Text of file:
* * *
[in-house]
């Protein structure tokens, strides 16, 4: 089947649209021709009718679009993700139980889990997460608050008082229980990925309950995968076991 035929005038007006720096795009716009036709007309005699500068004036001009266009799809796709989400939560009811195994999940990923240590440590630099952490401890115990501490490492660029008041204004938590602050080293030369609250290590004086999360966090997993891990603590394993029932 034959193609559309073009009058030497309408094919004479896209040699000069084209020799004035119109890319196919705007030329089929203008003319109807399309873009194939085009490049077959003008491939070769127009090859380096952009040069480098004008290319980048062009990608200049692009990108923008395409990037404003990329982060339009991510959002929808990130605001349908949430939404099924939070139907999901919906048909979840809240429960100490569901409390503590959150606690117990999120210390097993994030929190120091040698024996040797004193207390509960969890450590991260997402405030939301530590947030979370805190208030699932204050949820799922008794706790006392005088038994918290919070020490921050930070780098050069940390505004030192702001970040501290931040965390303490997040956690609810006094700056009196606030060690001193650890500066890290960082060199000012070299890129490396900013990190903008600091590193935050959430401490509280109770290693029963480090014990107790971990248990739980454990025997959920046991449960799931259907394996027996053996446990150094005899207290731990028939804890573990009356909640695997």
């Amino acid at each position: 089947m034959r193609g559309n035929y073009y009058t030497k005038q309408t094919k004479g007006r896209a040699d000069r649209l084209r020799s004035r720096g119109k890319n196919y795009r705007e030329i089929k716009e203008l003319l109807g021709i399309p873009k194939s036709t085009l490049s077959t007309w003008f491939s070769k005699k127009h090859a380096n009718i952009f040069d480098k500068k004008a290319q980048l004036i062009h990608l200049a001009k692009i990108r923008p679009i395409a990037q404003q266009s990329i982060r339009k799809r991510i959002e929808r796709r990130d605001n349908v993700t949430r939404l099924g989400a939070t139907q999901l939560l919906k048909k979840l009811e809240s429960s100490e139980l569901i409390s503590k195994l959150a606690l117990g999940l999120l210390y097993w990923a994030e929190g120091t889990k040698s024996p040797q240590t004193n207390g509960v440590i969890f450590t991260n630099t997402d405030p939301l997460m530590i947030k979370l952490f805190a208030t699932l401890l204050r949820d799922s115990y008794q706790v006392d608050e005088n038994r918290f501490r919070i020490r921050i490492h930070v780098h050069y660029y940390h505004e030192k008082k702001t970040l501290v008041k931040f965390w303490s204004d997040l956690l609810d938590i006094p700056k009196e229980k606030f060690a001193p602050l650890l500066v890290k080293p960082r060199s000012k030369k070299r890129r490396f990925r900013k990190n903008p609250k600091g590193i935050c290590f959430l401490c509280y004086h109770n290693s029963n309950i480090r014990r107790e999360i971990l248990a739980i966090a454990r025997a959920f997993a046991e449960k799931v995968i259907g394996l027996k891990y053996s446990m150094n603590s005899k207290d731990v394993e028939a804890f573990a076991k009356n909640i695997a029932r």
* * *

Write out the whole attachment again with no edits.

[in-house]
């Protein structure tokens, strides 16, 4: 089947649209021709009718679009993700139980889990997460608050008082229980990925309950995968076991 035929005038007006720096795009716009036709007309005699500068004036001009266009799809796709989400939560009811195994999940990923240590440590630099952490401890115990501490490492660029008041204004938590602050080293030369609250290590004086999360966090997993891990603590394993029932 034959193609559309073009009058030497309408094919004479896209040699000069084209020799004035119109890319196919705007030329089929203008003319109807399309873009194939085009490049077959003008491939070769127009090859380096952009040069480098004008290319980048062009990608200049692009990108923008395409990037404003990329982060339009991510959002929808990130605001349908949430939404099924939070139907999901919906048909979840809240429960100490569901409390503590959150606690117990999120210390097993994030929190120091040698024996040797004193207390509960969890450590991260997402405030939301530590947030979370805190208030699932204050949820799922008794706790006392005088038994918290919070020490921050930070780098050069940390505004030192702001970040501290931040965390303490997040956690609810006094700056009196606030060690001193650890500066890290960082060199000012070299890129490396900013990190903008600091590193935050959430401490509280109770290693029963480090014990107790971990248990739980454990025997959920046991449960799931259907394996027996053996446990150094005899207290731990028939804890573990009356909640695997």
């Amino acid at each position: 089947m034959r193609g559309n035929y073009y009058t030497k005038q309408t094919k004479g007006r896209a040699d000069r649209l084209r020799s004035r720096g119109k890319n196919y795009r705007e030329i089929k716009e203008l003319l109807g021709i399309p873009k194939s036709t085009l490049s077959t007309w003008f491939s070769k005699k127009h090859a380096n009718i952009f040069d480098k500068k004008a290319q980048l004036i062009h990608l200049a001009k692009i990108r923008p679009i395409a990037q404003q266009s990329i982060r339009k799809r991510i959002e929808r796709r990130d605001n349908v993700t949430r939404l099924g989400a939070t139907q999901l939560l919906k048909k979840l009811e809240s429960s100490e139980l569901i409390s503590k195994l959150a606690l117990g999940l999120l210390y097993w990923a994030e929190g120091t889990k040698s024996p040797q240590t004193n207390g509960v440590i969890f450590t991260n630099t997402d405030p939301l997460m530590i947030k979370l952490f805190a208030t699932l401890l204050r949820d799922s115990y008794q706790v006392d608050e005088n038994r918290f501490r919070i020490r921050i490492h930070v780098h050069y660029y940390h505004e030192k008082k702001t970040l501290v008041k931040f965390w303490s204004d997040l956690l609810d938590i006094p700056k009196e229980k606030f060690a001193p602050l650890l500066v890290k080293p960082r060199s000012k030369k070299r890129r490396f990925r900013k990190n903008p609250k600091g590193i935050c290590f959430l401490c509280y004086h109770n290693s029963n309950i480090r014990r107790e999360i971990l248990a739980i966090a454990r025997a959920f997993a046991e449960k799931v995968i259907g394996l027996k891990y053996s446990m150094n603590s005899k207290d731990v394993e028939a804890f573990a076991k009356n909640i695997a029932r």